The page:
Linux rpi-jessie 4.1.7-rt8-v7 #1 SMP PREEMPT RT Sun Sep 27 19:41:20 CEST 2015 armv7l GNU/Linux

After cleaning up my cmdline.txt it seems to run fine without any hiccups so far. My cmdline.txt now looks like this:

dwc_otg.lpm_enable=0 dwc_otg.speed=1 console=ttyAMA0,115200 console=tty1 root=/dev/mmcblk0p2 rootfstype=ext4 rootflags=data=writeback elevator=deadline rootwait

Setting USB speed to Full Speed (so USB1.1) by using dwc_otg.speed=1 is necessary otherwise the audio coming out of my USB DAC sounds distorted.

I’m starting ZynAddSubFX as follows:

zynaddsubfx -r 48000 -b 64 -I alsa -O alsa -P 7777 -L /usr/share/zynaddsubfx/banks/SynthPiano/0040-BinaryPiano2.xiz

With a buffer of 64 frames latency is very low and so far I haven’t run into instruments that cause a lot of xruns with this buffer size. Not even the multi-layered ones from Will Godfrey.

So I guess it’s time for the next step, creating a systemd startup unit so that ZynAddSubFX starts at boot. And it would be nice if USB MIDI devices would get connected automatically. And if you could see somehow which instrument is loaded, an LCD display would be great for this. Also I’d like to have the state of the synth saved, maybe by saving an .xmz file whenever there’s a state change or on regular intervals. And the synth module will need a housing or casing. Well, let’s get the software stuff down first.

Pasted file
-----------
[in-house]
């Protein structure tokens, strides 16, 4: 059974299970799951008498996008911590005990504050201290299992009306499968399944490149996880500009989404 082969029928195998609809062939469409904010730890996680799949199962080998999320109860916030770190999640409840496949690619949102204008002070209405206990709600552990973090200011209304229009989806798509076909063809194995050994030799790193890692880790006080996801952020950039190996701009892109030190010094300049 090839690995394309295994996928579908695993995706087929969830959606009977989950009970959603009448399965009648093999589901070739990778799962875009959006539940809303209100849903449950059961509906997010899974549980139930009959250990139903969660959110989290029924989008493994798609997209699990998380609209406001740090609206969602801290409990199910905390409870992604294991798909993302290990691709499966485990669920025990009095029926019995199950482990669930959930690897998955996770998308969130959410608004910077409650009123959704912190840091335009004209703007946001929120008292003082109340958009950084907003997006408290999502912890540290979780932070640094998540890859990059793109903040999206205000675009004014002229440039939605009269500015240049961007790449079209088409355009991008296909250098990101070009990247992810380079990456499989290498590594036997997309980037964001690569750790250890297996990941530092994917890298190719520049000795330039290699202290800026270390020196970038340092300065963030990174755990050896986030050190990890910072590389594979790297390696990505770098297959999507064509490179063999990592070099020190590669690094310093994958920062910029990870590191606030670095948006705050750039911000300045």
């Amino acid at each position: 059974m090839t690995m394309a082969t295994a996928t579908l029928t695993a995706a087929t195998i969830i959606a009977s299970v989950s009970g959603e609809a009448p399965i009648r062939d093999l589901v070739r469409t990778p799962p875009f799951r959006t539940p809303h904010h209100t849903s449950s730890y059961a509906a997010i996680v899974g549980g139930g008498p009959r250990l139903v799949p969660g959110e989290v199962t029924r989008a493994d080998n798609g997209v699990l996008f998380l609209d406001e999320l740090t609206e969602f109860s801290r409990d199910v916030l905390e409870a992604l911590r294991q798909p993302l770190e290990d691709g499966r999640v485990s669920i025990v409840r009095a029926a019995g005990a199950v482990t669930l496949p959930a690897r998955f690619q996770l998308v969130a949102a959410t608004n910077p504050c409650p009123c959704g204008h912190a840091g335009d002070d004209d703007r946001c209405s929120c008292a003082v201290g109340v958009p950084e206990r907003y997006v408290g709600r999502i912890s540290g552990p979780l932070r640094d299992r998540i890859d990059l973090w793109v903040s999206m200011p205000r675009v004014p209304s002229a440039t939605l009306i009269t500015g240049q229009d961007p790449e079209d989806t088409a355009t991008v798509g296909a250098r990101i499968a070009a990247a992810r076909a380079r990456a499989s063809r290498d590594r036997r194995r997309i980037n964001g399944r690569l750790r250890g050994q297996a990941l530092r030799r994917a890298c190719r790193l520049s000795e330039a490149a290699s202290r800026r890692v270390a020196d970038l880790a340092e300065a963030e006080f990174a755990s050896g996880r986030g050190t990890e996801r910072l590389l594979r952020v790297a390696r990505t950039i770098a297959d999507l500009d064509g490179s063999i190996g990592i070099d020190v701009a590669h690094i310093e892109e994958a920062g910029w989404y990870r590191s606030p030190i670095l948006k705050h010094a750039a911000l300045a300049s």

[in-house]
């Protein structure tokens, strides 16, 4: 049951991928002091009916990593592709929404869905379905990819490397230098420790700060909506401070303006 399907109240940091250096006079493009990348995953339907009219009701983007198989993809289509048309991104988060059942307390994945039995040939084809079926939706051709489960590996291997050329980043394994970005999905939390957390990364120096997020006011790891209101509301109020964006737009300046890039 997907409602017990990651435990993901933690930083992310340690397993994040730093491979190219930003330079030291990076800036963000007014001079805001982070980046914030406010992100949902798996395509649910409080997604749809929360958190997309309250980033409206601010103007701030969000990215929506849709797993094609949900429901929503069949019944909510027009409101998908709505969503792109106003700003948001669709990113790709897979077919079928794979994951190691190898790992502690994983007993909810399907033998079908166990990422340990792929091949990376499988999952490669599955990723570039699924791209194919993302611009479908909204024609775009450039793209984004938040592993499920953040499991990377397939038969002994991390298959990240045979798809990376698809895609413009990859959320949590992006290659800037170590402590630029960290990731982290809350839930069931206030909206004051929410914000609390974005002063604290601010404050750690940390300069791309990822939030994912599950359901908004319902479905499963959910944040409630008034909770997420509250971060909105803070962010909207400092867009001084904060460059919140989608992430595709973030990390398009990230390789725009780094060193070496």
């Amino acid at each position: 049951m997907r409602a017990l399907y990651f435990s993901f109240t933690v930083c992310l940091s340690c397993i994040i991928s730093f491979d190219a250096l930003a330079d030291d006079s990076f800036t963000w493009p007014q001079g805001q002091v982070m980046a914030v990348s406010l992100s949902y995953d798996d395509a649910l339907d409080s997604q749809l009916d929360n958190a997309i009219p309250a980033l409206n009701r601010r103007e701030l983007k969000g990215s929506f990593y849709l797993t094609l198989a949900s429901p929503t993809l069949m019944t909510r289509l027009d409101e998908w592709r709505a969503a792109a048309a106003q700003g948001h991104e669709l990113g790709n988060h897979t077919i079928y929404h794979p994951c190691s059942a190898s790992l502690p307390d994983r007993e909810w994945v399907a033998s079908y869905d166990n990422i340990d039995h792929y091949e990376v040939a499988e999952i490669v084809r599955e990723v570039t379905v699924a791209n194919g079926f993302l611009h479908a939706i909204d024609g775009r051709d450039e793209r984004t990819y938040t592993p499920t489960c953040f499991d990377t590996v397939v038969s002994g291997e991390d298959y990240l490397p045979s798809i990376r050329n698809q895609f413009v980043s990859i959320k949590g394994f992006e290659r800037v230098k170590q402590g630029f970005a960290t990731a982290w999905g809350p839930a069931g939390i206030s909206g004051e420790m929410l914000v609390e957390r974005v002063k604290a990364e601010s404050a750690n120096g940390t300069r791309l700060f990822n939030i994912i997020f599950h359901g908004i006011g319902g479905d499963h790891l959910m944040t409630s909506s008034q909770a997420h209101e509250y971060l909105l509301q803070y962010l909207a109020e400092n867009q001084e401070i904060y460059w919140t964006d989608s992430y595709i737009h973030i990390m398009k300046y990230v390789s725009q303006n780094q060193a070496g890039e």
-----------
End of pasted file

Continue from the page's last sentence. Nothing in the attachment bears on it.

Working on a stable setup

Using a Raspberry Pi as a piano

Recently I posted about my successful attempt to get LinuxSampler running on the Raspberry Pi. I’ve taken this a bit further and produced a script that turns the Raspberry Pi into a fully fledged piano. Don’t expect miracles, the sample library I used is good quality so the RPi might choke on it every now and then with regard to disk IO. But it’s usable if you don’t play too many notes at once or make extensive use of a sustain pedal. I’ve tested the script with a Class 4 SD though so a faster SD card could improve stability.

Edit: finally got around buying a better SD card and the difference is huge! I bought a SanDisk Extreme Class 10 SD card and with this SD card I can run LinuxSampler at lower latencies and I can play more notes at once.